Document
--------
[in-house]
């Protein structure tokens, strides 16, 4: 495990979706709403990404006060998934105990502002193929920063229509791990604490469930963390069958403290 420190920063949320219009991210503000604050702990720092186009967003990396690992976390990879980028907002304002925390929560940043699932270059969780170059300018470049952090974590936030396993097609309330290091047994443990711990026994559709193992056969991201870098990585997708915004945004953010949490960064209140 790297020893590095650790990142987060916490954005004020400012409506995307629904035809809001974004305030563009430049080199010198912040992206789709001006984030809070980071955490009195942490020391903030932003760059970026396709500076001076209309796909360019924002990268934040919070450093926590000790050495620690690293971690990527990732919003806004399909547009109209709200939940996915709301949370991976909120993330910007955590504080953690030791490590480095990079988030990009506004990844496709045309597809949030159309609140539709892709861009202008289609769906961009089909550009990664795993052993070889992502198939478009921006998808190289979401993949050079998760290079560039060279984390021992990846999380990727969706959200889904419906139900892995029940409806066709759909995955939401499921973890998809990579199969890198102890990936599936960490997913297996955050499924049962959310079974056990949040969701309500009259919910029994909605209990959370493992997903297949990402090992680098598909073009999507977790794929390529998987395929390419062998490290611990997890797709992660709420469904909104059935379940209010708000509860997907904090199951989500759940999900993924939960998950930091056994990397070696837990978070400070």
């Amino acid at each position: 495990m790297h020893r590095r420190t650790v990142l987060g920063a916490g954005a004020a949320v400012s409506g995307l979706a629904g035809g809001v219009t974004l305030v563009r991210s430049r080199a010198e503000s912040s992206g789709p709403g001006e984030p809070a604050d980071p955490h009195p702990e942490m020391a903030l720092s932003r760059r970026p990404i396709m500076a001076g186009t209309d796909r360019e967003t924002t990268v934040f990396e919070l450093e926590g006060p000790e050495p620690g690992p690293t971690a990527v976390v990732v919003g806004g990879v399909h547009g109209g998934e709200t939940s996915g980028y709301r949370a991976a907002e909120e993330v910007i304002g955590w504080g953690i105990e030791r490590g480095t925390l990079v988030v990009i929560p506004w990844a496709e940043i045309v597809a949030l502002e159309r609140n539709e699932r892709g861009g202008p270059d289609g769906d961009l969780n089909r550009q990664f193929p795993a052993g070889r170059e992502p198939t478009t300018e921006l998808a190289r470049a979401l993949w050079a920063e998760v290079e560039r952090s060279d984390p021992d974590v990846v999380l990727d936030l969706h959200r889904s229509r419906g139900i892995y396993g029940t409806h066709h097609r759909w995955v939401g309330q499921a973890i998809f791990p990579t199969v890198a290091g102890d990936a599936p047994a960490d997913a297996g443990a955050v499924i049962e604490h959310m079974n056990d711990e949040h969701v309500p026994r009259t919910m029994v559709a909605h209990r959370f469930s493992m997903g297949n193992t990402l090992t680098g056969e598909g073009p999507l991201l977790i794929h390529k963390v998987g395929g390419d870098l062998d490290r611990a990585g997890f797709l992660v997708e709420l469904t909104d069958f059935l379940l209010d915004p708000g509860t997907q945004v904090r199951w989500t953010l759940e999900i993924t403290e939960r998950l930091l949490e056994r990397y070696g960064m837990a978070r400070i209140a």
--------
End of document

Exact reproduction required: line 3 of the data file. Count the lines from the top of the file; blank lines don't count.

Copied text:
């Amino acid at each position: 495990m790297h020893r590095r420190t650790v990142l987060g920063a916490g954005a004020a949320v400012s409506g995307l979706a629904g035809g809001v219009t974004l305030v563009r991210s430049r080199a010198e503000s912040s992206g789709p709403g001006e984030p809070a604050d980071p955490h009195p702990e942490m020391a903030l720092s932003r760059r970026p990404i396709m500076a001076g186009t209309d796909r360019e967003t924002t990268v934040f990396e919070l450093e926590g006060p000790e050495p620690g690992p690293t971690a990527v976390v990732v919003g806004g990879v399909h547009g109209g998934e709200t939940s996915g980028y709301r949370a991976a907002e909120e993330v910007i304002g955590w504080g953690i105990e030791r490590g480095t925390l990079v988030v990009i929560p506004w990844a496709e940043i045309v597809a949030l502002e159309r609140n539709e699932r892709g861009g202008p270059d289609g769906d961009l969780n089909r550009q990664f193929p795993a052993g070889r170059e992502p198939t478009t300018e921006l998808a190289r470049a979401l993949w050079a920063e998760v290079e560039r952090s060279d984390p021992d974590v990846v999380l990727d936030l969706h959200r889904s229509r419906g139900i892995y396993g029940t409806h066709h097609r759909w995955v939401g309330q499921a973890i998809f791990p990579t199969v890198a290091g102890d990936a599936p047994a960490d997913a297996g443990a955050v499924i049962e604490h959310m079974n056990d711990e949040h969701v309500p026994r009259t919910m029994v559709a909605h209990r959370f469930s493992m997903g297949n193992t990402l090992t680098g056969e598909g073009p999507l991201l977790i794929h390529k963390v998987g395929g390419d870098l062998d490290r611990a990585g997890f797709l992660v997708e709420l469904t909104d069958f059935l379940l209010d915004p708000g509860t997907q945004v904090r199951w989500t953010l759940e999900i993924t403290e939960r998950l930091l949490e056994r990397y070696g960064m837990a978070r400070i209140a």